I bought the short terra cotta barrel with a special use in mind.  I'm going to put it under my deck.  Since it's shorter and will be lower than the rest of my barrels I can't fill it from the bottom.  Water seeks its own level and it would simply spill out over the top.  The solution?  I bought a float valve.
I drilled another 3/4" hole near the top of the barrel and installed the float valve.
I attached a right angle barbed fitting to the float valve.  I'll run irrigation tubing from the other barrels to feed this one.  When the water gets high enough the float valve will close and stop the flow of water.  That will prevent it from overflowing and draining my other barrels.
Here's the completed barrel ready to be put in place.  I didn't bother to drill holes or put a screen on the top.  It's going to be an overflow barrel and won't be catching any rain. 
The hose bib on the next barrel was done in exactly the same way.  It's going in a different location and as of now I won't be putting a float valve on it.  Instead I installed a brass overflow. 
This is going to be another overflow barrel.  I didn't install a screen, but I did drill some tiny holes in the lid to allow rain water to drain in.   It's not going under a downspout so it just needs to handle the water that falls on it.  I'm hoping that a solid top will reduce the amount of pollen that gets into the barrel in the spring.  That was a problem earlier this year.
Close-up of the brass overflow.
The third barrel is still a work in progress.  I got as far as installing the hose bib.  I'd like to put a float valve on it as well, but I don't have one.  It's actually something that I've never been able to find at Home Depot.  I have to travel outside my normal route to get one.

Saturday, August 10, 2013

We have another rabbit. With any luck that'll lead to more rabbits in the future.

I haven't written much about the rabbit.  I just haven't had the time with the garden, the ducks, and the broilers.  That and my daughter is really good about taking care of the rabbit.  She makes sure that it has food, hay, and water every day.  And she let's me know when the manure needs to be dumped off of the tray.  Then she'll hose it off.  So there isn't much for me to do with the rabbit.

Anyway, my wife has been watching craigslist and finally found a male Holland Lop.  She picked it up yesterday.
My daughter put the two rabbits on the porch for some play time today.  The male was kept inside the pet pen and the female outside. 
They both too young to be "dating" just yet.  So they were kept separated.
Aww, aren't they so cute!
The plan is to breed them in January so we have bunnies available for sale right around Easter.  That's the plan.  That should be interesting.  I'm sure it'll be educational.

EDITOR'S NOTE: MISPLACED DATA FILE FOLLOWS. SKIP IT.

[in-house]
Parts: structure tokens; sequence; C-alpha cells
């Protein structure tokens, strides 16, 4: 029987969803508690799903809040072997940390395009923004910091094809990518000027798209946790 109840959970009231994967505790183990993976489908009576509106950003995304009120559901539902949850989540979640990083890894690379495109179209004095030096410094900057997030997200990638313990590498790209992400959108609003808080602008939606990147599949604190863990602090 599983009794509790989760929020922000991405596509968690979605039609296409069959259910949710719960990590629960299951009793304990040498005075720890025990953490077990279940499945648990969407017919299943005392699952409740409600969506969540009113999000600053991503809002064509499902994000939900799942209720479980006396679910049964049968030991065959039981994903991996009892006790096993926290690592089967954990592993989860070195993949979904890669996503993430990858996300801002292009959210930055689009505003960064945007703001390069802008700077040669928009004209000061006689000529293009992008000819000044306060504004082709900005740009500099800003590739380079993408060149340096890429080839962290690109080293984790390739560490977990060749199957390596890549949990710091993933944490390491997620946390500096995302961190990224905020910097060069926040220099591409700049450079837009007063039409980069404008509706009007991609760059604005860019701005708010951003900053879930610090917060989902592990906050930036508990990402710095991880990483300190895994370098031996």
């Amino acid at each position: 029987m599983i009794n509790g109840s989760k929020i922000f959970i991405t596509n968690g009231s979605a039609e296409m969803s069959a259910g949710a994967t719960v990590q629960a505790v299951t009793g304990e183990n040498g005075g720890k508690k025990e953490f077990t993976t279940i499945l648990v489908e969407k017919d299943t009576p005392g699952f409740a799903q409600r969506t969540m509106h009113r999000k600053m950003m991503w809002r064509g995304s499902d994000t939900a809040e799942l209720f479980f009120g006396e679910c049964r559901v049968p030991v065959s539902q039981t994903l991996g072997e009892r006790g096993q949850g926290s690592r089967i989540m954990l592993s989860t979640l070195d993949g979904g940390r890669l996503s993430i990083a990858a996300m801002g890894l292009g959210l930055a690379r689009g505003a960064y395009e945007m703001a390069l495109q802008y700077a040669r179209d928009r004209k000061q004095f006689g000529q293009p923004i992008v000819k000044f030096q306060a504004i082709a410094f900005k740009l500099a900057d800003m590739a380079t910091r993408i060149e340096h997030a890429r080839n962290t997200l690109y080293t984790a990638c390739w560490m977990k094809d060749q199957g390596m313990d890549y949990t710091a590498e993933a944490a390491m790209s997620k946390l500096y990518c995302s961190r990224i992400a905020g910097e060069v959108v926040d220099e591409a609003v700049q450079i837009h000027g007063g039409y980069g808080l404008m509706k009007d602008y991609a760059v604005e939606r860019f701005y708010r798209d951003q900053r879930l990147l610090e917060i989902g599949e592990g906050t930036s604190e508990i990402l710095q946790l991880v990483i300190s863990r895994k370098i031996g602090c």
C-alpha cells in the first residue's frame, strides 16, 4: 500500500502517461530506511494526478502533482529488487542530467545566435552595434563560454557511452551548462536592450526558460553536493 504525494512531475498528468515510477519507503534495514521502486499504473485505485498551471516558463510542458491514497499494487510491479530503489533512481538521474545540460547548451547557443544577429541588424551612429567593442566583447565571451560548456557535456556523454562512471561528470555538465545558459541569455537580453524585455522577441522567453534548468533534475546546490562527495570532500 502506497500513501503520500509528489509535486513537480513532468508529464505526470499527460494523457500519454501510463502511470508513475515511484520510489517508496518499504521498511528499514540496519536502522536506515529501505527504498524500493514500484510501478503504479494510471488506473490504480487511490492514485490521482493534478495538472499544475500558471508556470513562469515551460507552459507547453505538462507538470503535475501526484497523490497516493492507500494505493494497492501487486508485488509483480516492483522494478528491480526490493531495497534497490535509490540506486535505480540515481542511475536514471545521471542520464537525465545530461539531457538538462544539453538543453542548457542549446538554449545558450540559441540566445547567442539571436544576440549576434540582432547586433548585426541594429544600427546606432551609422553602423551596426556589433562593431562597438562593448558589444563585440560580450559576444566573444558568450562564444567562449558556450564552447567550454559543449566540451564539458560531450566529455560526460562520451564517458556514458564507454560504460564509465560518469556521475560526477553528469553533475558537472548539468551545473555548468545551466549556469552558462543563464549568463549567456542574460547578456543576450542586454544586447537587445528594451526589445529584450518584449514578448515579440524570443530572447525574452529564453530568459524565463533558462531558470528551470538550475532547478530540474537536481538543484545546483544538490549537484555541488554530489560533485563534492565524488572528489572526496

Tuesday, August 6, 2013

Self watering 5-gallon bucket results

I made some self watering containers out of 5-gallon buckets a while back.  I thought I should post an update with how they are doing.
Tomatillos on May 8, 2013.
Here's a picture I took of them the other day.
July 28, 2013
I'm not sure what to say about them.  The tomatillo on the left is a lot bigger and greener than the other three.  But, it's not doing nearly as well as the ones I put in the raised beds.  I think the bucket on the left got better soil than the other buckets.  Or maybe tomatillos aren't the best things to grow this way.  I don't know. 

I'm undecided about trying these containers again next year.  All of my raised beds have drip irrigation fed by rain barrels.  That system has worked quite well so far.  I'm not sure I have a need for self watering bucket containers.  Oh well.  It was worth a try, and it wasn't a complete failure. It just didn't work as well as I had hoped.

Monday, August 5, 2013

Backyard broilers -- Was it worth it?

I'm finally done with the broilers.  So the question is, "Was it worth it?"

First, let's look at the numbers.  I've created two tables.  The first one lists my costs and income for this venture.  I didn't include costs for items that I consider to be infrastructure.  I'm referring to things that can and will likely be used again, the tractor, feeders, and waterers.  I only included things used to raise and process the birds. 
Item Date Income Expense
Chick Grit and Starter feed. May 12 0.00 ~20.00
Hatchery order for 25 chicks May 17 0.00 67.50
Gave away 4 chicks to a neighbor May 17 0.00 0.00
Sold 6 chicks ? 15.00 0.00
Sold 5 chicks ? 20.00 0.00
50 lb. 20% feed May 22 0.00 20.82
40 lb. 18% feed June 14 0.00 14.98
40 lb. 18% feed June 25 0.00 14.98
50 lb. 20% feed July 5 0.00 18.59
Heat shrink bags July 14 0.00 15.00
50 lb. 16% feed July 15 0.00 13.74
Total: 35.00 185.61

Total cost: $150.61

The second table lists the processed weight of each bird.  I also included how much that bird would have cost at a farmers market price of $6.50/lb.  Note: I didn't do the calculations.  I let Google do it.  If you type "3 lbs 6 oz * 6.50/lb" into Google, it'll give you the answer.  I did the same thing for computing the total weight.
Bird Date Weight Price at $6.50/lb.